Glenn Ligon, Kara Walker, and Nick Cave are amongst the 18 modern artists — all people of color — who reimagined the political poster for a new W Magazine feature.
Cave, a Chicago-based artist and professor at the Art Institute of Chicago who is known for his spectacular Sound Suits, says now is the time.
“Political posters have always been a way to share points of view or contention,” Cave tells Momentum. “They are powerful because they can infiltrate the mainstream being part art, part design, and 100% human. I made this poster for W as a collaboration, to allow my art to be augmented by my partner Bob Faust’s design. This way each of our talents could amplify the message.”
The art ranges from Cave’s gorgeous renditions of flowers surrounding a Black hand pointing to the words “Vote in their names” to Walker’s visceral imagery of the naked body. The energy of each piece says to Vote. And many directly reference modern social justice issues. Cave’s, for example, also lists the names of Black people killed in the fight for justice and freedom.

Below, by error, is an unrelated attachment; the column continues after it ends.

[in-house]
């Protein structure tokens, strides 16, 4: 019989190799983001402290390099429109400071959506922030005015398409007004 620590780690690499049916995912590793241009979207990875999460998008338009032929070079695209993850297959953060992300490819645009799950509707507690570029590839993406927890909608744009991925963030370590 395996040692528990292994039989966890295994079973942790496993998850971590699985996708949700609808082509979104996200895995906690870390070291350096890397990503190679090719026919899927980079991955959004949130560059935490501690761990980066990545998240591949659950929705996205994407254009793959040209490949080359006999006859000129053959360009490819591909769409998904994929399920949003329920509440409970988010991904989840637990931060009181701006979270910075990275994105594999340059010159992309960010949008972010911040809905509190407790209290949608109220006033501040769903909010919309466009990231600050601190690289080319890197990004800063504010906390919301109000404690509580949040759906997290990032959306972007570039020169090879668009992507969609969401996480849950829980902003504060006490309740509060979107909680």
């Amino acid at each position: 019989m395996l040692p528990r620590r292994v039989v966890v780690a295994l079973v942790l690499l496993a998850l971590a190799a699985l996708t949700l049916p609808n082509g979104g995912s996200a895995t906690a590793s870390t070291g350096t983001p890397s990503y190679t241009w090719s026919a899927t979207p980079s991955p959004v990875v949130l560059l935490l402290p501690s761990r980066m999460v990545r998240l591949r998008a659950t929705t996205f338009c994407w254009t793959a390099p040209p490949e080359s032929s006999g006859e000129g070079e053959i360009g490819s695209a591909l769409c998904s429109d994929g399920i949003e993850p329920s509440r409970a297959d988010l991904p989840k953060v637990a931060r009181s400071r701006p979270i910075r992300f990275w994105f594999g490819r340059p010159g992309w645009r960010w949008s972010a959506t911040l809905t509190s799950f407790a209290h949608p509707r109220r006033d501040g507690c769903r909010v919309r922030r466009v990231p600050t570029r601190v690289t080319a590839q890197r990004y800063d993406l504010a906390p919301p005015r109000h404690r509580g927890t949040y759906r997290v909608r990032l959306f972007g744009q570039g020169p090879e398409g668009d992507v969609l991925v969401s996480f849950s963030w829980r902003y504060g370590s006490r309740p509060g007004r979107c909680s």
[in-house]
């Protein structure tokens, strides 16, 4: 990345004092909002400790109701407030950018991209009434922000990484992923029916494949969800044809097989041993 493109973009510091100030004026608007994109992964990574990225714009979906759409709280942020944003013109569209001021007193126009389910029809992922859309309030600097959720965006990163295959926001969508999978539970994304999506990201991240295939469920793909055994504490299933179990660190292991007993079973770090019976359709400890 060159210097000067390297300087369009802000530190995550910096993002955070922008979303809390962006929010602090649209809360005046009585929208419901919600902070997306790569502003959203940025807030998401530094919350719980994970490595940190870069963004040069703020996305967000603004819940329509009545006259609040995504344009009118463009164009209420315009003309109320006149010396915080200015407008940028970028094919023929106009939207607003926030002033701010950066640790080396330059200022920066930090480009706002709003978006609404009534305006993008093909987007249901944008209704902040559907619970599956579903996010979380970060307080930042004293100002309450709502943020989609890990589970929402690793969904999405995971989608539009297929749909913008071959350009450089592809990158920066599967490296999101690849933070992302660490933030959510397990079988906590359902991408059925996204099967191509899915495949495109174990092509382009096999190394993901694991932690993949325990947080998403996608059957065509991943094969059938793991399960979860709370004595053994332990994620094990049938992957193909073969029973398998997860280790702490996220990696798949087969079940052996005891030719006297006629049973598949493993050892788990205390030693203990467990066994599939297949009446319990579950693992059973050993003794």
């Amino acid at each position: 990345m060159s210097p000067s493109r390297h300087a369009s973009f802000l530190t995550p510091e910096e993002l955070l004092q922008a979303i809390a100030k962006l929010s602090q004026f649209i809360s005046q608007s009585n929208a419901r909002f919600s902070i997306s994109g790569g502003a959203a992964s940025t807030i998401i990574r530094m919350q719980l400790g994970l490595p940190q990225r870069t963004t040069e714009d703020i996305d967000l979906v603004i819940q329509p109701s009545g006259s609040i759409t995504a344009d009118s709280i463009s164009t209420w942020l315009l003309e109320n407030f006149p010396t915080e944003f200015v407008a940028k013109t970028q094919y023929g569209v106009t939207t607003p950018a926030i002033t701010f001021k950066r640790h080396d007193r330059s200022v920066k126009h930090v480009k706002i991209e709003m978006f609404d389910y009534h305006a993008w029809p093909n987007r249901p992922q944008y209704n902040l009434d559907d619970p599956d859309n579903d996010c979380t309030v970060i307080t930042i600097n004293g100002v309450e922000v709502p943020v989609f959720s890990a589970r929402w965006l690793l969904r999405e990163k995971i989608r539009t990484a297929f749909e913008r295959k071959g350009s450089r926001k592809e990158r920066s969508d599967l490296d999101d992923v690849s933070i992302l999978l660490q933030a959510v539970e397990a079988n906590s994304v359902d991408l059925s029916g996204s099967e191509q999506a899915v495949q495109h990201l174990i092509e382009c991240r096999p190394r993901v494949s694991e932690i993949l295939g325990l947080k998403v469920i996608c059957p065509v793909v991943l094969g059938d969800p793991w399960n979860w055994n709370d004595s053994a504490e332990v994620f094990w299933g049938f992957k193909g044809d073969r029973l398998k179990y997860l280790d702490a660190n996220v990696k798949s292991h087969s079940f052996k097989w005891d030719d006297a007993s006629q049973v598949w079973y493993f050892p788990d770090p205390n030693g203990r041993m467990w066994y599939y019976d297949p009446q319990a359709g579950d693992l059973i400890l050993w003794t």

“The idea of making your voice heard is one that is universally agreed upon amongst our readers,” says W Editor-In-Chief Sara Moonves. “Regardless of the topic, I think our reader felt connected to the idea of this impressive roster of artists reimagining the political poster during a time of urgent social change. Our goal in putting these posters out was to motivate our reader to vote, which we hope we did.”
The full list of artists is as follows: Kara Walker, Derek Fordjour, Glenn Ligon, Mark Bradford, Charles Gaines, Chase Hall, Woody De Othello, Nick Cave, Lauren Halsey, Hank Willis Thomas x For Freedoms, Vaughn Spann, Martine Syms, Gary Simmons, Jacolby Satterwhite, Tavares Strachan, Odili Donald Odita, Jeffrey Gibson, and Shahzia Sikander.
The magazine could have taken a words-first approach to covering politics, but instead leaned on its history of imagery and focus on fine art.
“One of the greatest aspects of being an editor is being able to ask amazing artists to create their best work and giving them a place to showcase it,” Moonves says of the feature that took one month to wrangle and produce. “While many great news outlets use words, W is so known for its imagery, so we thought, ‘why not let this be a place to express our current political climate in a visual way?’”
You can download and print the images yourself for inspiration.